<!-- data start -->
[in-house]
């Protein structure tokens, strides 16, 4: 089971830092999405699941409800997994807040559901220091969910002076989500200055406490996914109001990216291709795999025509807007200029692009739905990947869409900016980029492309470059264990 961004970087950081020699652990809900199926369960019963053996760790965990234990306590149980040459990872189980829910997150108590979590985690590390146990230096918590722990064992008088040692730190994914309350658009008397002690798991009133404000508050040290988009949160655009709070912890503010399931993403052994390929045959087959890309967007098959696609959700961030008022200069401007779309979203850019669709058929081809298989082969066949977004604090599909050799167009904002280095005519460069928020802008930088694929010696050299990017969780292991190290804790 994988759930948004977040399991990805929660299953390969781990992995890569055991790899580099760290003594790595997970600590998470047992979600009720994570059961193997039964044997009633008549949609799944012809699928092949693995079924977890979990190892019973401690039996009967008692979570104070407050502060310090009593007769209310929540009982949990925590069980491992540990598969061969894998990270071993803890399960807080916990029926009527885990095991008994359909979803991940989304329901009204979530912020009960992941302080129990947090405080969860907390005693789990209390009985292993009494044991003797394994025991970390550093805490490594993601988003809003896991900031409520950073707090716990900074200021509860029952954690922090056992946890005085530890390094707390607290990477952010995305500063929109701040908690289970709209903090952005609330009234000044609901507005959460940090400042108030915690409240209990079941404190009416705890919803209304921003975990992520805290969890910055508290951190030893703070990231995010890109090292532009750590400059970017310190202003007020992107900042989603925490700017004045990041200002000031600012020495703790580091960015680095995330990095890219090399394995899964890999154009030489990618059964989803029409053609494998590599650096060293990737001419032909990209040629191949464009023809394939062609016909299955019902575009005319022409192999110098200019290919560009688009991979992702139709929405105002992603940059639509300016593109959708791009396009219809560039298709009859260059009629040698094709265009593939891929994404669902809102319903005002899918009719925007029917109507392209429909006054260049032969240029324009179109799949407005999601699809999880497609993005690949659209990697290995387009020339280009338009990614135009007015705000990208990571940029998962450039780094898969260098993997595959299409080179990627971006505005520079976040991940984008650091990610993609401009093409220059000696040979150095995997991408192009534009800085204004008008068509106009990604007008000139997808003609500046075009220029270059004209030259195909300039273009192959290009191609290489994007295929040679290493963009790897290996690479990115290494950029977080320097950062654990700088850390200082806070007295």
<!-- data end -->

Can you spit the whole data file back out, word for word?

[in-house]
């Protein structure tokens, strides 16, 4: 089971830092999405699941409800997994807040559901220091969910002076989500200055406490996914109001990216291709795999025509807007200029692009739905990947869409900016980029492309470059264990 961004970087950081020699652990809900199926369960019963053996760790965990234990306590149980040459990872189980829910997150108590979590985690590390146990230096918590722990064992008088040692730190994914309350658009008397002690798991009133404000508050040290988009949160655009709070912890503010399931993403052994390929045959087959890309967007098959696609959700961030008022200069401007779309979203850019669709058929081809298989082969066949977004604090599909050799167009904002280095005519460069928020802008930088694929010696050299990017969780292991190290804790 994988759930948004977040399991990805929660299953390969781990992995890569055991790899580099760290003594790595997970600590998470047992979600009720994570059961193997039964044997009633008549949609799944012809699928092949693995079924977890979990190892019973401690039996009967008692979570104070407050502060310090009593007769209310929540009982949990925590069980491992540990598969061969894998990270071993803890399960807080916990029926009527885990095991008994359909979803991940989304329901009204979530912020009960992941302080129990947090405080969860907390005693789990209390009985292993009494044991003797394994025991970390550093805490490594993601988003809003896991900031409520950073707090716990900074200021509860029952954690922090056992946890005085530890390094707390607290990477952010995305500063929109701040908690289970709209903090952005609330009234000044609901507005959460940090400042108030915690409240209990079941404190009416705890919803209304921003975990992520805290969890910055508290951190030893703070990231995010890109090292532009750590400059970017310190202003007020992107900042989603925490700017004045990041200002000031600012020495703790580091960015680095995330990095890219090399394995899964890999154009030489990618059964989803029409053609494998590599650096060293990737001419032909990209040629191949464009023809394939062609016909299955019902575009005319022409192999110098200019290919560009688009991979992702139709929405105002992603940059639509300016593109959708791009396009219809560039298709009859260059009629040698094709265009593939891929994404669902809102319903005002899918009719925007029917109507392209429909006054260049032969240029324009179109799949407005999601699809999880497609993005690949659209990697290995387009020339280009338009990614135009007015705000990208990571940029998962450039780094898969260098993997595959299409080179990627971006505005520079976040991940984008650091990610993609401009093409220059000696040979150095995997991408192009534009800085204004008008068509106009990604007008000139997808003609500046075009220029270059004209030259195909300039273009192959290009191609290489994007295929040679290493963009790897290996690479990115290494950029977080320097950062654990700088850390200082806070007295």